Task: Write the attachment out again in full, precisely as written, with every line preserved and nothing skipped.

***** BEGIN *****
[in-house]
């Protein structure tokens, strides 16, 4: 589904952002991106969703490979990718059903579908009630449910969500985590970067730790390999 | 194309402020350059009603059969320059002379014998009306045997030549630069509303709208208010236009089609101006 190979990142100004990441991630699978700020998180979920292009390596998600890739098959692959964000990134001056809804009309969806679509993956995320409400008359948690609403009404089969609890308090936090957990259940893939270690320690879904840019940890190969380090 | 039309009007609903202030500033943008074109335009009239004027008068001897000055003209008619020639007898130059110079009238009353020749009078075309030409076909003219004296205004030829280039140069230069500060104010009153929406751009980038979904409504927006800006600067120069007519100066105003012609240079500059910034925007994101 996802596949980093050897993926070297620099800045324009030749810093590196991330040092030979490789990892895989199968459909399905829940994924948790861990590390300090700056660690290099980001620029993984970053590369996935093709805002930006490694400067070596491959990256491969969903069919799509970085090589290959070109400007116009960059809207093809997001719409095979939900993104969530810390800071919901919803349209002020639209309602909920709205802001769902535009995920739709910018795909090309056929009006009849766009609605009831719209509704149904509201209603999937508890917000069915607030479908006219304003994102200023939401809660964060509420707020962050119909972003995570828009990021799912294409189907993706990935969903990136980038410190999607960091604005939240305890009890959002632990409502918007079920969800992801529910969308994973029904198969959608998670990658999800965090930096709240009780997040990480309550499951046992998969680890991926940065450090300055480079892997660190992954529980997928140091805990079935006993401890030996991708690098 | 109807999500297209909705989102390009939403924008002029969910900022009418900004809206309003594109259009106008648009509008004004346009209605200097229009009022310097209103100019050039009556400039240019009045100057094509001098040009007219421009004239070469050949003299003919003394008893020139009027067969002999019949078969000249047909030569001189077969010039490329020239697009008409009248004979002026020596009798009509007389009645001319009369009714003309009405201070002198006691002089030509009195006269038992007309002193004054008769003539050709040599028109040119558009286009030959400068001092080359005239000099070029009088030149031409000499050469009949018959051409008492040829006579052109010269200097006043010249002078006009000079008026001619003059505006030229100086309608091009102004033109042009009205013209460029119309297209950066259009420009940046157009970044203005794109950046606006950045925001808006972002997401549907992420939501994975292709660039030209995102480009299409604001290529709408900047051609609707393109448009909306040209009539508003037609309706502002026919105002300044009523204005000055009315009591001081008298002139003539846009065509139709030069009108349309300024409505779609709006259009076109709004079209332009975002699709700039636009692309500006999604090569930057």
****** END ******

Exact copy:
[in-house]
């Protein structure tokens, strides 16, 4: 589904952002991106969703490979990718059903579908009630449910969500985590970067730790390999 | 194309402020350059009603059969320059002379014998009306045997030549630069509303709208208010236009089609101006 190979990142100004990441991630699978700020998180979920292009390596998600890739098959692959964000990134001056809804009309969806679509993956995320409400008359948690609403009404089969609890308090936090957990259940893939270690320690879904840019940890190969380090 | 039309009007609903202030500033943008074109335009009239004027008068001897000055003209008619020639007898130059110079009238009353020749009078075309030409076909003219004296205004030829280039140069230069500060104010009153929406751009980038979904409504927006800006600067120069007519100066105003012609240079500059910034925007994101 996802596949980093050897993926070297620099800045324009030749810093590196991330040092030979490789990892895989199968459909399905829940994924948790861990590390300090700056660690290099980001620029993984970053590369996935093709805002930006490694400067070596491959990256491969969903069919799509970085090589290959070109400007116009960059809207093809997001719409095979939900993104969530810390800071919901919803349209002020639209309602909920709205802001769902535009995920739709910018795909090309056929009006009849766009609605009831719209509704149904509201209603999937508890917000069915607030479908006219304003994102200023939401809660964060509420707020962050119909972003995570828009990021799912294409189907993706990935969903990136980038410190999607960091604005939240305890009890959002632990409502918007079920969800992801529910969308994973029904198969959608998670990658999800965090930096709240009780997040990480309550499951046992998969680890991926940065450090300055480079892997660190992954529980997928140091805990079935006993401890030996991708690098 | 109807999500297209909705989102390009939403924008002029969910900022009418900004809206309003594109259009106008648009509008004004346009209605200097229009009022310097209103100019050039009556400039240019009045100057094509001098040009007219421009004239070469050949003299003919003394008893020139009027067969002999019949078969000249047909030569001189077969010039490329020239697009008409009248004979002026020596009798009509007389009645001319009369009714003309009405201070002198006691002089030509009195006269038992007309002193004054008769003539050709040599028109040119558009286009030959400068001092080359005239000099070029009088030149031409000499050469009949018959051409008492040829006579052109010269200097006043010249002078006009000079008026001619003059505006030229100086309608091009102004033109042009009205013209460029119309297209950066259009420009940046157009970044203005794109950046606006950045925001808006972002997401549907992420939501994975292709660039030209995102480009299409604001290529709408900047051609609707393109448009909306040209009539508003037609309706502002026919105002300044009523204005000055009315009591001081008298002139003539846009065509139709030069009108349309300024409505779609709006259009076109709004079209332009975002699709700039636009692309500006999604090569930057």